Gender & Finance: an Innovative Project to Un-Blind Gender in Finance

Gender & Finance: an Innovative Project to Un-Blind Gender in Finance

With Estefania Santacreu-Vasut

François Longin, Professor of Finance, and Estefania Santacreu-Vasut, Associate Professor of Economics, present the Gender & Finance project and their recent research on the market reaction to the nomination of CEO based on the innovative simulation tool SimTrade.

Mariya: I am here today with professors Longin and Santacreu-Vasut, from ESSEC Business School. They are the co-founders of a project called Gender & Finance. Can you tell us about your project? How did you decide to work together and what is it about?

François: I have been studying financial markets for a long time, especially with SimTrade, which is a simulation tool that I created to help others learn about finance. And I had the feeling that the behavior of male and female market participants was different in many ways: at the finance level in terms of analysis of information, risk-taking, financial decisions, and also at the learning level. I talked about it with Estefania who is the specialist of gender at ESSEC and we decided to create the Gender & Finance project with one objective: un-blinding gender in finance. This project has three pillars: research, pedagogy, and policy.

Mariya: The fight against gender inequality is at the forefront of the policy agenda these days. Can you tell us what are the innovative aspects of your project?

Estefania: Our approach to gender is contextualized within the world of financial markets. This allows us to innovate in two respects. First, we study gender in a setting where the stated goal is to maximize profit rather than to fight against gender inequalities. Second, we study how individuals react to gender-related news in a rich informational environment where information processing is costly.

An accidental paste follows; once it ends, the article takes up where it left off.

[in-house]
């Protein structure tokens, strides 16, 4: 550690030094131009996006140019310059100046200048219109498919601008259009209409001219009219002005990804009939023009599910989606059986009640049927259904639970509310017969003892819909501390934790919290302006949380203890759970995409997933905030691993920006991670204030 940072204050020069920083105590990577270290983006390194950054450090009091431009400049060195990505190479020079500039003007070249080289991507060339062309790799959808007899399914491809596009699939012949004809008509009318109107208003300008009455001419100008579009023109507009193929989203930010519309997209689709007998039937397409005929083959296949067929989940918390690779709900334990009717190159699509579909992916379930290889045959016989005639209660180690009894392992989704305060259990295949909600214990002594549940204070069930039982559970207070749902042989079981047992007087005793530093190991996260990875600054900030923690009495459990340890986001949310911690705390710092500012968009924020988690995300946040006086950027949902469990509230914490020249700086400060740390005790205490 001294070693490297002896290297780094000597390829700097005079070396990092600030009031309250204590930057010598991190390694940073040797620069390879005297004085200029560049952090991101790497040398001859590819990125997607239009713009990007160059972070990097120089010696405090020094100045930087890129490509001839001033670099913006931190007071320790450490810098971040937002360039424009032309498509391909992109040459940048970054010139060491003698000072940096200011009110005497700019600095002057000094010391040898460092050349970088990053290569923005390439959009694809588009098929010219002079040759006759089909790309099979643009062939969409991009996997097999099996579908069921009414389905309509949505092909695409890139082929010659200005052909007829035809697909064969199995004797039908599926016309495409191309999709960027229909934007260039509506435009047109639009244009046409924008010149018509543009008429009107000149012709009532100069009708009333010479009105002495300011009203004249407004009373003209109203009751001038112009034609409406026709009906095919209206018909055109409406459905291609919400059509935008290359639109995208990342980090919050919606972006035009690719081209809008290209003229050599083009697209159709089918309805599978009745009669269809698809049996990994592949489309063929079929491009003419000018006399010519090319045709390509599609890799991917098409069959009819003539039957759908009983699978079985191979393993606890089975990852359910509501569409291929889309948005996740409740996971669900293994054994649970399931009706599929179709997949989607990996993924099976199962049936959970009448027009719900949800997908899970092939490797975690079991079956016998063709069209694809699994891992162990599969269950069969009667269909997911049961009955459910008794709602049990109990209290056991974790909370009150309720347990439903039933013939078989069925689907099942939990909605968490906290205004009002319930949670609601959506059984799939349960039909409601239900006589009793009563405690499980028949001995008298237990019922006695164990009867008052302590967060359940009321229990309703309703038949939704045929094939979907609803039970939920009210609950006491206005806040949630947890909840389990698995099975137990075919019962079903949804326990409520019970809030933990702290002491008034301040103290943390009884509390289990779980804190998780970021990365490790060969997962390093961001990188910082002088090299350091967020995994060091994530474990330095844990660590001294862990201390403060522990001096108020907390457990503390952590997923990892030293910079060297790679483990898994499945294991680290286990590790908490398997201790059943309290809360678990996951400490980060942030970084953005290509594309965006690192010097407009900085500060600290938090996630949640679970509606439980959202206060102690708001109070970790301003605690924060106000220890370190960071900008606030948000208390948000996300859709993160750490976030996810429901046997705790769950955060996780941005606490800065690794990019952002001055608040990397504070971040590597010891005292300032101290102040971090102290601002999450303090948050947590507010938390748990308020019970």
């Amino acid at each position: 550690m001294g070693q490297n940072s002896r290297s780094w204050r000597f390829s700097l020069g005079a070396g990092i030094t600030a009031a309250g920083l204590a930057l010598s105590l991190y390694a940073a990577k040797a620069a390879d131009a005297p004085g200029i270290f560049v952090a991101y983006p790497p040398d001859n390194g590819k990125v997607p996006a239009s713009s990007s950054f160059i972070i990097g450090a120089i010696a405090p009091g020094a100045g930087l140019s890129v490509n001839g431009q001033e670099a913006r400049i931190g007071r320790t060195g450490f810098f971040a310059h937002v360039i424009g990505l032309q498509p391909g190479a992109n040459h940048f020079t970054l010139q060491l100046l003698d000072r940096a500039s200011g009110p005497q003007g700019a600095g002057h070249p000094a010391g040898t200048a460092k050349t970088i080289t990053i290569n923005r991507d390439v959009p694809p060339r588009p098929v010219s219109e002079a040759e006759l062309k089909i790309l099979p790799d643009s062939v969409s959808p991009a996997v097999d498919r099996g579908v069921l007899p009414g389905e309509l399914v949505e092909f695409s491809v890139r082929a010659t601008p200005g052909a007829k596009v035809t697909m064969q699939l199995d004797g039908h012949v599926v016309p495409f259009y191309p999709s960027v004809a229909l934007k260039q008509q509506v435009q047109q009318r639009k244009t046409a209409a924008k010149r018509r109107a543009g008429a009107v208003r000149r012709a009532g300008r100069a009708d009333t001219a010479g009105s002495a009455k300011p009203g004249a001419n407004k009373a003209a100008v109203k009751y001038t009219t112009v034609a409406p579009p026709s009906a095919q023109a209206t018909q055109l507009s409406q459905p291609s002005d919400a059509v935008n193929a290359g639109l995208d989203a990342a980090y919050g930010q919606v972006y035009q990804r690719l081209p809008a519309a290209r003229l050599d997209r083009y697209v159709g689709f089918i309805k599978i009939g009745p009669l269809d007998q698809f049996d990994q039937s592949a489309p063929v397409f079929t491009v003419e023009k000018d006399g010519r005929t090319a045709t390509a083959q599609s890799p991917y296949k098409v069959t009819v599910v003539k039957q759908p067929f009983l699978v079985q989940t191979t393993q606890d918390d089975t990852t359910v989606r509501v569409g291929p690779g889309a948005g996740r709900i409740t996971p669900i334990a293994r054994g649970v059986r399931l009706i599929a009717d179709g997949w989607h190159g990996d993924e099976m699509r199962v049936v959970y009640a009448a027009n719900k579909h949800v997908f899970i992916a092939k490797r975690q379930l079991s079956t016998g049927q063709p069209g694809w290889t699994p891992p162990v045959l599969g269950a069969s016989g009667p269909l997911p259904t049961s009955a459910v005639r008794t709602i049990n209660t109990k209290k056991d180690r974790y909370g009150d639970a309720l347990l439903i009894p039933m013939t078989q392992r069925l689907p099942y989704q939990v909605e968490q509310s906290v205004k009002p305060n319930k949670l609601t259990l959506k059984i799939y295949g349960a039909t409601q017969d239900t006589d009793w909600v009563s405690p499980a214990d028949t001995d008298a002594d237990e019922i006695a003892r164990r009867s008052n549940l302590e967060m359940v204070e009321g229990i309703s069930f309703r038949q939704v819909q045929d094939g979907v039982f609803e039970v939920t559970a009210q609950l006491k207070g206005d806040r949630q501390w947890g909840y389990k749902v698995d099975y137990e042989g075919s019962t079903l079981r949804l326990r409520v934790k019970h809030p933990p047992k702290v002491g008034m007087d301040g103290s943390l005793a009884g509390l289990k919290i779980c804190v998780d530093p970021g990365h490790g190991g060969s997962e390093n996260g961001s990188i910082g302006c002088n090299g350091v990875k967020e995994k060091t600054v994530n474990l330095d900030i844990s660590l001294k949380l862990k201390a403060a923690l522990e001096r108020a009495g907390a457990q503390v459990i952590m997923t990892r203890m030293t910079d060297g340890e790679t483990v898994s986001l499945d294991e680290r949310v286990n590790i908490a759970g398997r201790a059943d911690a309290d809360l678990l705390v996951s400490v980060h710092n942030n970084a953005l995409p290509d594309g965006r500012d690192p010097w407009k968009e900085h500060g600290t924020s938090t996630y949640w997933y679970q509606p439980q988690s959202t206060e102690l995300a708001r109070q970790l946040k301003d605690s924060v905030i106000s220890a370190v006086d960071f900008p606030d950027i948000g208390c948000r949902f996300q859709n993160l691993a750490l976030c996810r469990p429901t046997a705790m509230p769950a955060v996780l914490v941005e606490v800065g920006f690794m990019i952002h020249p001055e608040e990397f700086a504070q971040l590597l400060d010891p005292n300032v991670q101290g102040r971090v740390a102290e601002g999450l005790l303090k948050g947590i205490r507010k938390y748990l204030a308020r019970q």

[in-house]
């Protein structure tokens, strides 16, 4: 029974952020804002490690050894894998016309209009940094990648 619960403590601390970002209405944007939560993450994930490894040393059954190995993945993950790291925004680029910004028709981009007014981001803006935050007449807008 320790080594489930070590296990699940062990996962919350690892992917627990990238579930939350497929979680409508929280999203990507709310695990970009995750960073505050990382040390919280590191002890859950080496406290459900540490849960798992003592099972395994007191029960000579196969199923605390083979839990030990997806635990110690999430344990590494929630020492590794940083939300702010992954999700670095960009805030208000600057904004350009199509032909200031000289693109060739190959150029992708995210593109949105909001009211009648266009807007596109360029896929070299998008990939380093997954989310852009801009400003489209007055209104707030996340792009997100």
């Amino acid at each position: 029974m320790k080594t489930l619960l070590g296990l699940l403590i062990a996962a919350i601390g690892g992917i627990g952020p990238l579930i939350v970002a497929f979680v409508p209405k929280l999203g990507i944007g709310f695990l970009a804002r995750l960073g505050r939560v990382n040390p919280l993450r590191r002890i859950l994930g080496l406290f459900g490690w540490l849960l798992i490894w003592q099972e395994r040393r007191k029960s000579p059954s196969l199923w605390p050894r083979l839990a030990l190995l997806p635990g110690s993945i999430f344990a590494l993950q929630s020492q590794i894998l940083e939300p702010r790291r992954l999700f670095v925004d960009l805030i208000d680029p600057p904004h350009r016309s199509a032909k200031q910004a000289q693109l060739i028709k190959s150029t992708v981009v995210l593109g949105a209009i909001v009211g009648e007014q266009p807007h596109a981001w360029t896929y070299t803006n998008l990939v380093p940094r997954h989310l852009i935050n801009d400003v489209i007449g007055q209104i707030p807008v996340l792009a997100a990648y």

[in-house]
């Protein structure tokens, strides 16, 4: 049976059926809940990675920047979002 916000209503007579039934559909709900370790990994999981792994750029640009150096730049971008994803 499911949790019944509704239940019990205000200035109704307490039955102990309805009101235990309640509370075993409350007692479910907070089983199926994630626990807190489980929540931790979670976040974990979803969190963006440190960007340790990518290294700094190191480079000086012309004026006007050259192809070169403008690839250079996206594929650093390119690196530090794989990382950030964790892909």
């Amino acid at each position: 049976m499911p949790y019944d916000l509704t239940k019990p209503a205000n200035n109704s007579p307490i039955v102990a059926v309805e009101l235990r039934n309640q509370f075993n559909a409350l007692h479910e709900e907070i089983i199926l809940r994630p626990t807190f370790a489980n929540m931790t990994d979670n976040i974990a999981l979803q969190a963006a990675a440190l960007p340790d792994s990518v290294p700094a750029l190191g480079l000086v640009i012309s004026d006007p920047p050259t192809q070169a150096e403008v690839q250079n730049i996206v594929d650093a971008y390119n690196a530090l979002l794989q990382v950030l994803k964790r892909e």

Mariya: How did you create this rich informational environment?

François: We used SimTrade, which is a simulation trading platform. At the beginning of the simulation, the participant has an account with both cash and assets of a given company called SunCar. During the simulation, he or she will be able to buy or sell SunCar stocks in reaction to various news that will unfold during the day. 
We focus on a gender-related news: the nomination of the future CEO, who could be either female or male. We analyze how participants react after the announcement of the future CEO. Do they buy stocks? Do they sell stocks?

Mariya: What is your research methodology?

Estefania: We build experiments in a controlled environment. We catch the gender dimension both at the CEO level, it could be a female or male CEO, and at the participant level, it could be a female or male participant. In practice, we run the experiments in the ESSEC K-Lab with students. This methodology allows us to unblind gender in financial markets as we know precisely who are the participants who trade during the simulation.

Mariya: And what about your main finding?

François: By analyzing the data from the SunCar simulation, we found that when a female CEO is nominated, female participants tend to buy stocks and male participants tend to sell stocks. And when a male CEO is nominated, female participants tend to sell stocks and male participants tend to buy stocks. We interpret these results as evidence of gender homophily.

Mariya: If there were one thing to retain from your research so far, what would that thing be?

Estefania: The main takeaway is that the market, if I may say, is gendered. In a financial market dominated by male traders, the stock price of a company may react negatively to the news of a female CEO nomination. This may reflect the gender composition of market participants.
Furthermore, we can also highlight that a market participant may decide to sell or buy stocks not out of conviction but simply because of the expectation that the market will fall or rise.
Acting by convention rather than conviction, market forces may perpetuate gender stereotypes and gender inequality. With our Gender & Finance project, we aim to increase awareness of such stereotypes in management education. Doing so contributes to bringing about positive change and value creation for society.

Mariya: Thank you for coming and if you want to learn more about  the Gender & Finance project and follow its progress, you can do it on

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